For centuries the Psalms have served as spiritual mile markers along the highway of life in order to orient pilgrims on the Path of God. The Psalms have reminded people about God’s uncompromising love and redemptive plans for the world. They were sung, prayed and recited at fixed times throughout the morning, afternoon and evening. They were a form of rich communion with God and others. They were a corporate rhythm, a communal practice, and a compass for God’s people.
Jesus was sent here to be the Way, Truth, Life and he colorfully posted several trail-markers for his disciples to follow in the Way. Some of these sign-posts were: silence & solitude, the Lord’s Prayer, the Jesus Creed (Mark 12:29-31) and fasting. These spiritual practices or trail-markers led Jesus to the Source of all Life – to communion with God the Father. Communion with the Father led him to build a community or new kind of family. This family was then sent out on a mission to accurately reflect the love of God in Jerusalem, Judea, and to the ends of the earth.
Followers of Christ have posted many more cairns like the Jesus Prayer, Lectio Divina, and the Daily Office to assist us on our Christian pilgrimage. Some folks use words like disciplines, exercises or spiritual practices to refer to these trail markers. The bottom line: These markers only serve to point us in the direction of Living Water found in communion with God and lead us closer to loving our neighbors and world.
So, what are the disciplines for Coastal Church that will help conform us to the image of Jesus & be the people of God? What are the practices that will sustain us pilgrims on the long obedience in the direction of God? What are the mile markers that will point us in the Way of Jesus?
Coastal is a way of posturing ourselves to see Jesus and be Jesus. We often refer to this posture as “SIT. STAY...WALK”
Our friend Greg Paul speaks about PRACTICES like this in his book God in the Alley:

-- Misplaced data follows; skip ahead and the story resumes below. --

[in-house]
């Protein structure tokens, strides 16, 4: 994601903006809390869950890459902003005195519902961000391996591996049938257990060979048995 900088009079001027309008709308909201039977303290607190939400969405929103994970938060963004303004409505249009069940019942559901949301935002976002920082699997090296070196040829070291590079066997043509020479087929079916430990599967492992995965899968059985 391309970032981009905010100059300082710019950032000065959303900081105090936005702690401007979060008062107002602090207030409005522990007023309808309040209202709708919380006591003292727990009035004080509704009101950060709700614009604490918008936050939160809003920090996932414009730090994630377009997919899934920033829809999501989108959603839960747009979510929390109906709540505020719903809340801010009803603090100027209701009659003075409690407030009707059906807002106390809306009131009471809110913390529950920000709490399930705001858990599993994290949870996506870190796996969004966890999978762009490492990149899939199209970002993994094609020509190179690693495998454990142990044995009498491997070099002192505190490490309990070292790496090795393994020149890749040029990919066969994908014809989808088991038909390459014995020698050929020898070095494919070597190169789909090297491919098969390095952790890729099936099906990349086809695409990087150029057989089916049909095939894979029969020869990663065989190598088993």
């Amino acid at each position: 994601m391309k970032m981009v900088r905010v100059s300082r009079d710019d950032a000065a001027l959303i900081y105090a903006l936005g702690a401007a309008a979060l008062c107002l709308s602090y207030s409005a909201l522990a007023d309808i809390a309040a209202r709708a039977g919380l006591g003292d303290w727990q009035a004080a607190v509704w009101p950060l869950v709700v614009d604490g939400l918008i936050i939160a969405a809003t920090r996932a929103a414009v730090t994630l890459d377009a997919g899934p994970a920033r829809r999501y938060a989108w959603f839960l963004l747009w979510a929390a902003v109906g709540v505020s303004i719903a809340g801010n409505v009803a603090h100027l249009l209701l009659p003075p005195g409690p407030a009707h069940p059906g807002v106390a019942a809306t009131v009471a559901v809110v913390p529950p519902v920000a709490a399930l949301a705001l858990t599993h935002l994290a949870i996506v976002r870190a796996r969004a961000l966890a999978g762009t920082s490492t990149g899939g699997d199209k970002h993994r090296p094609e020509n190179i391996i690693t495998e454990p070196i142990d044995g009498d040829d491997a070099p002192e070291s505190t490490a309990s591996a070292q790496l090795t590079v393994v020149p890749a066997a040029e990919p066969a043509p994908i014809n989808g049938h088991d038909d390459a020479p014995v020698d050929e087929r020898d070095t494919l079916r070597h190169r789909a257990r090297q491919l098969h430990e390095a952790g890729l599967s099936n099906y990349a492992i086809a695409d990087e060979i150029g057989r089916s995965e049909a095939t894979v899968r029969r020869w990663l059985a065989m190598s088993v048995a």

The disciplines involved in being and seeing Jesus are also forms of spiritual cross-training. The practice of one sharpens the ability to “perform” the other. When I speak of disciplines, though, I don’t mean exercises that are performed diligently each day for a short time. I mean the regular, intentional cultivation of an attitude, an awareness such as Paul wrote about in his letter the Philippians: “Let this mind be in you which was also in Christ Jesus…” If I am going to emulate and follow the Master, I need to watch him, listen to him, walk with him, saturate myself with him.
Reading and understanding the Bible is, of course, critically important, but it’s not enough. Jesus must be allowed to INVADE my whole life. I need to learn to wear him like a coat, carry him consciously in my heart, and LOOK for him everywhere.
Being Jesus is a discipline of ACTION. If I truly want to be present as Jesus was and is, I must choose to act in very specific ways. Theory, or doctrinal correctness, is not enough. Seeing Jesus is a discipline of stillness.
If I really want to see him, I’ll need to avoid being consumed by trying always to do things in his name, and I’ll need to learn to be motionless, intent on
BEHOLDING what is right in front of me. These two disciplines are often in tension with each other; it’s difficult to be still and active at the same time.
But they strengthen different sets of spiritual muscles, and each discipline ultimately benefits the other.